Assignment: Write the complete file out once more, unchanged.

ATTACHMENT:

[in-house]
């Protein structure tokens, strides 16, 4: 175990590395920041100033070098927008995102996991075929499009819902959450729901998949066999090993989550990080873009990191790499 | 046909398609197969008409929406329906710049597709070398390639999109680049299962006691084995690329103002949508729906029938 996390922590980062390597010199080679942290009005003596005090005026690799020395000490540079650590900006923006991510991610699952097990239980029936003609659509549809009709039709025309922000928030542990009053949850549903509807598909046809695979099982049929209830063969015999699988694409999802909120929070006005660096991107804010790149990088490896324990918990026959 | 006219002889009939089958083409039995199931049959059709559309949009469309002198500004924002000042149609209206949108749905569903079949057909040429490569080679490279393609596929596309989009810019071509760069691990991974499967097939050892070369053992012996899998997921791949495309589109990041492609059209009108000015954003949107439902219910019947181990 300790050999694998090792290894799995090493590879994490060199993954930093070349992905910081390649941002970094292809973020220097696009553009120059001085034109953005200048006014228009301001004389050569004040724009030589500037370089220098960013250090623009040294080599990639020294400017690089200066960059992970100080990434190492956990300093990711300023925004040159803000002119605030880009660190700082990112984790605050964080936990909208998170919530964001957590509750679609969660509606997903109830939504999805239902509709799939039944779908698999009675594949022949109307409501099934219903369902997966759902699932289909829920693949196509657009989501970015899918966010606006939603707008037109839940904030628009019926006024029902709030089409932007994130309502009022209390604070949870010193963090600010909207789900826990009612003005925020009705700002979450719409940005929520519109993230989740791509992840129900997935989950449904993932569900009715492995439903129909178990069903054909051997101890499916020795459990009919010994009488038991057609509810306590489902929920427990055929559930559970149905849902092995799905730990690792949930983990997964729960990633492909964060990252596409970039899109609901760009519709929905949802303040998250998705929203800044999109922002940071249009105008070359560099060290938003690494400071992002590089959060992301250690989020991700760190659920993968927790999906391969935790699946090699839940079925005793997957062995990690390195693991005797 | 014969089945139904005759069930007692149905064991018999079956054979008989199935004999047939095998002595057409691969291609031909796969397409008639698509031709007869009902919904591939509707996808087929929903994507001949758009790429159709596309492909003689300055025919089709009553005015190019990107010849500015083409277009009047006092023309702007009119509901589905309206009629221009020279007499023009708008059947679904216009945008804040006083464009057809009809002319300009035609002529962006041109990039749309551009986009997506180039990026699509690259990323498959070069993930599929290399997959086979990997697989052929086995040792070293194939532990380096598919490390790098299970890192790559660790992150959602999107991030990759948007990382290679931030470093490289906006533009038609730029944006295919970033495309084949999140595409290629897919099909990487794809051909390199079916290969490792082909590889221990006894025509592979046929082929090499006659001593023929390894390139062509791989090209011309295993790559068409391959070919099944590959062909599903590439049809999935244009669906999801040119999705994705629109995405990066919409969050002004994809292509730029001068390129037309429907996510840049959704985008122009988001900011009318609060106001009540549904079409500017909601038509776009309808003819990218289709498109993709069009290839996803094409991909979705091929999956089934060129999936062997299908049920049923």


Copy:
[in-house]
């Protein structure tokens, strides 16, 4: 175990590395920041100033070098927008995102996991075929499009819902959450729901998949066999090993989550990080873009990191790499 | 046909398609197969008409929406329906710049597709070398390639999109680049299962006691084995690329103002949508729906029938 996390922590980062390597010199080679942290009005003596005090005026690799020395000490540079650590900006923006991510991610699952097990239980029936003609659509549809009709039709025309922000928030542990009053949850549903509807598909046809695979099982049929209830063969015999699988694409999802909120929070006005660096991107804010790149990088490896324990918990026959 | 006219002889009939089958083409039995199931049959059709559309949009469309002198500004924002000042149609209206949108749905569903079949057909040429490569080679490279393609596929596309989009810019071509760069691990991974499967097939050892070369053992012996899998997921791949495309589109990041492609059209009108000015954003949107439902219910019947181990 300790050999694998090792290894799995090493590879994490060199993954930093070349992905910081390649941002970094292809973020220097696009553009120059001085034109953005200048006014228009301001004389050569004040724009030589500037370089220098960013250090623009040294080599990639020294400017690089200066960059992970100080990434190492956990300093990711300023925004040159803000002119605030880009660190700082990112984790605050964080936990909208998170919530964001957590509750679609969660509606997903109830939504999805239902509709799939039944779908698999009675594949022949109307409501099934219903369902997966759902699932289909829920693949196509657009989501970015899918966010606006939603707008037109839940904030628009019926006024029902709030089409932007994130309502009022209390604070949870010193963090600010909207789900826990009612003005925020009705700002979450719409940005929520519109993230989740791509992840129900997935989950449904993932569900009715492995439903129909178990069903054909051997101890499916020795459990009919010994009488038991057609509810306590489902929920427990055929559930559970149905849902092995799905730990690792949930983990997964729960990633492909964060990252596409970039899109609901760009519709929905949802303040998250998705929203800044999109922002940071249009105008070359560099060290938003690494400071992002590089959060992301250690989020991700760190659920993968927790999906391969935790699946090699839940079925005793997957062995990690390195693991005797 | 014969089945139904005759069930007692149905064991018999079956054979008989199935004999047939095998002595057409691969291609031909796969397409008639698509031709007869009902919904591939509707996808087929929903994507001949758009790429159709596309492909003689300055025919089709009553005015190019990107010849500015083409277009009047006092023309702007009119509901589905309206009629221009020279007499023009708008059947679904216009945008804040006083464009057809009809002319300009035609002529962006041109990039749309551009986009997506180039990026699509690259990323498959070069993930599929290399997959086979990997697989052929086995040792070293194939532990380096598919490390790098299970890192790559660790992150959602999107991030990759948007990382290679931030470093490289906006533009038609730029944006295919970033495309084949999140595409290629897919099909990487794809051909390199079916290969490792082909590889221990006894025509592979046929082929090499006659001593023929390894390139062509791989090209011309295993790559068409391959070919099944590959062909599903590439049809999935244009669906999801040119999705994705629109995405990066919409969050002004994809292509730029001068390129037309429907996510840049959704985008122009988001900011009318609060106001009540549904079409500017909601038509776009309808003819990218289709498109993709069009290839996803094409991909979705091929999956089934060129999936062997299908049920049923």